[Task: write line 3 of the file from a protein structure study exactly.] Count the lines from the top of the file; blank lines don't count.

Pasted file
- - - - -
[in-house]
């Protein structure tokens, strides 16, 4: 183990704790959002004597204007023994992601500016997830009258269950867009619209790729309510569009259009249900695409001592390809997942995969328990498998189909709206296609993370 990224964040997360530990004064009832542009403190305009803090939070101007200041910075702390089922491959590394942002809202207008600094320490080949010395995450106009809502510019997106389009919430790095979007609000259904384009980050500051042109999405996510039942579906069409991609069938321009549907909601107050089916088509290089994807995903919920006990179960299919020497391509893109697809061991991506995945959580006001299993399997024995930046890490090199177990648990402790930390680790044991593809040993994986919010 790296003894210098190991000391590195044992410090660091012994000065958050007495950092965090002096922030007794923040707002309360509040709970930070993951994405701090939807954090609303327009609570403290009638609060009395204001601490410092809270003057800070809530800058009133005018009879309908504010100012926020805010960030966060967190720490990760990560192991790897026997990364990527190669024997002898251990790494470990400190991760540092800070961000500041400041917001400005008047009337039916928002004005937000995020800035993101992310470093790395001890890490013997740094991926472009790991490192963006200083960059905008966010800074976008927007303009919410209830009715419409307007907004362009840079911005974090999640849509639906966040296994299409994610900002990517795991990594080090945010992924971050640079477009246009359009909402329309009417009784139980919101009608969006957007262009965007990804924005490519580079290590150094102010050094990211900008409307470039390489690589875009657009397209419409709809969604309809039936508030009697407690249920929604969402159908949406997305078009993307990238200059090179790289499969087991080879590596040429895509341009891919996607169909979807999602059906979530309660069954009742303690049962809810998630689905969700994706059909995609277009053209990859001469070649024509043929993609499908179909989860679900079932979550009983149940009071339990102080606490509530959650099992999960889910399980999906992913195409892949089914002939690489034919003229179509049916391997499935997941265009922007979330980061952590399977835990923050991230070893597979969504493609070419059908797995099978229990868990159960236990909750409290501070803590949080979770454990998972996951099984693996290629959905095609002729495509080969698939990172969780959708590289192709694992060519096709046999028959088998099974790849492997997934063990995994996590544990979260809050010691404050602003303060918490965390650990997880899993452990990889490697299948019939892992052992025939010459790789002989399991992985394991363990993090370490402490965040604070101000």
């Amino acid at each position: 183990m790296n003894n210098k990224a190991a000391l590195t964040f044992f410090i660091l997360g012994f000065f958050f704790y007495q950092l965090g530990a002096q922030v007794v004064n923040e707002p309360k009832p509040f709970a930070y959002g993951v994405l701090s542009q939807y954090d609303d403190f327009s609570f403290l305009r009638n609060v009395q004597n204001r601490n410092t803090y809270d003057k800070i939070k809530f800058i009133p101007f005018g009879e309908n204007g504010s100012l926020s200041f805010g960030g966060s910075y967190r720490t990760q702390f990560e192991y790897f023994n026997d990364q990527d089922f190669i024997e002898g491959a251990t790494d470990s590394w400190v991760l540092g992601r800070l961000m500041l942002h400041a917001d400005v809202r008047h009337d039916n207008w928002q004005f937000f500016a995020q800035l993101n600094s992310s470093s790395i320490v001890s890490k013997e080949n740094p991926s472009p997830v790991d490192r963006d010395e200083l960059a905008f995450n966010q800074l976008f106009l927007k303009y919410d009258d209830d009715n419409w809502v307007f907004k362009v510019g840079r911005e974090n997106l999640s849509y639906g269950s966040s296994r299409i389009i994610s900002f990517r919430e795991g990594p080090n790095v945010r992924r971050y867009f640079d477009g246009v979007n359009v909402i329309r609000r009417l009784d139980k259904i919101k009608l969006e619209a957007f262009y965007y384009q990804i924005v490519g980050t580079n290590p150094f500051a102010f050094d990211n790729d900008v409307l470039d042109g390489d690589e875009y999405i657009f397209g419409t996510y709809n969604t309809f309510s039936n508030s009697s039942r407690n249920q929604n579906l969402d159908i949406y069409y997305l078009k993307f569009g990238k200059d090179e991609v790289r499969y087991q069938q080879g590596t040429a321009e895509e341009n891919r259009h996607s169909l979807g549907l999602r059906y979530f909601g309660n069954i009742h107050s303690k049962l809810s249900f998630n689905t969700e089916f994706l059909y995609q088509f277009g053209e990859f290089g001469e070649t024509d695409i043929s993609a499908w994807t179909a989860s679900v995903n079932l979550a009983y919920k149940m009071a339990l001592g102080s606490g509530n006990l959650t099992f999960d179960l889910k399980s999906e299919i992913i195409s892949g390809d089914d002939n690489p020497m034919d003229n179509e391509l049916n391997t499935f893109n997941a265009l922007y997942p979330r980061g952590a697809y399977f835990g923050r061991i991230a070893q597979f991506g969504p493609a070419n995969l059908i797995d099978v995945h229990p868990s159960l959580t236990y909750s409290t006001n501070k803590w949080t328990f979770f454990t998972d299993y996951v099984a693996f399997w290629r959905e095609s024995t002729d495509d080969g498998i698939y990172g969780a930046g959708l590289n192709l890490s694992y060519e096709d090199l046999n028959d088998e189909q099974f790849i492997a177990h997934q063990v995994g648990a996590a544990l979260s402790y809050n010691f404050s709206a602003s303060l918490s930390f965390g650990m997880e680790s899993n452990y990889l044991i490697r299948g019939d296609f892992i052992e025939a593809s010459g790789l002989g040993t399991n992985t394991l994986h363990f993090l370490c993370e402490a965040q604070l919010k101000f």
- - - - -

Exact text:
């Amino acid at each position: 183990m790296n003894n210098k990224a190991a000391l590195t964040f044992f410090i660091l997360g012994f000065f958050f704790y007495q950092l965090g530990a002096q922030v007794v004064n923040e707002p309360k009832p509040f709970a930070y959002g993951v994405l701090s542009q939807y954090d609303d403190f327009s609570f403290l305009r009638n609060v009395q004597n204001r601490n410092t803090y809270d003057k800070i939070k809530f800058i009133p101007f005018g009879e309908n204007g504010s100012l926020s200041f805010g960030g966060s910075y967190r720490t990760q702390f990560e192991y790897f023994n026997d990364q990527d089922f190669i024997e002898g491959a251990t790494d470990s590394w400190v991760l540092g992601r800070l961000m500041l942002h400041a917001d400005v809202r008047h009337d039916n207008w928002q004005f937000f500016a995020q800035l993101n600094s992310s470093s790395i320490v001890s890490k013997e080949n740094p991926s472009p997830v790991d490192r963006d010395e200083l960059a905008f995450n966010q800074l976008f106009l927007k303009y919410d009258d209830d009715n419409w809502v307007f907004k362009v510019g840079r911005e974090n997106l999640s849509y639906g269950s966040s296994r299409i389009i994610s900002f990517r919430e795991g990594p080090n790095v945010r992924r971050y867009f640079d477009g246009v979007n359009v909402i329309r609000r009417l009784d139980k259904i919101k009608l969006e619209a957007f262009y965007y384009q990804i924005v490519g980050t580079n290590p150094f500051a102010f050094d990211n790729d900008v409307l470039d042109g390489d690589e875009y999405i657009f397209g419409t996510y709809n969604t309809f309510s039936n508030s009697s039942r407690n249920q929604n579906l969402d159908i949406y069409y997305l078009k993307f569009g990238k200059d090179e991609v790289r499969y087991q069938q080879g590596t040429a321009e895509e341009n891919r259009h996607s169909l979807g549907l999602r059906y979530f909601g309660n069954i009742h107050s303690k049962l809810s249900f998630n689905t969700e089916f994706l059909y995609q088509f277009g053209e990859f290089g001469e070649t024509d695409i043929s993609a499908w994807t179909a989860s679900v995903n079932l979550a009983y919920k149940m009071a339990l001592g102080s606490g509530n006990l959650t099992f999960d179960l889910k399980s999906e299919i992913i195409s892949g390809d089914d002939n690489p020497m034919d003229n179509e391509l049916n391997t499935f893109n997941a265009l922007y997942p979330r980061g952590a697809y399977f835990g923050r061991i991230a070893q597979f991506g969504p493609a070419n995969l059908i797995d099978v995945h229990p868990s159960l959580t236990y909750s409290t006001n501070k803590w949080t328990f979770f454990t998972d299993y996951v099984a693996f399997w290629r959905e095609s024995t002729d495509d080969g498998i698939y990172g969780a930046g959708l590289n192709l890490s694992y060519e096709d090199l046999n028959d088998e189909q099974f790849i492997a177990h997934q063990v995994g648990a996590a544990l979260s402790y809050n010691f404050s709206a602003s303060l918490s930390f965390g650990m997880e680790s899993n452990y990889l044991i490697r299948g019939d296609f892992i052992e025939a593809s010459g790789l002989g040993t399991n992985t394991l994986h363990f993090l370490c993370e402490a965040q604070l919010k101000f």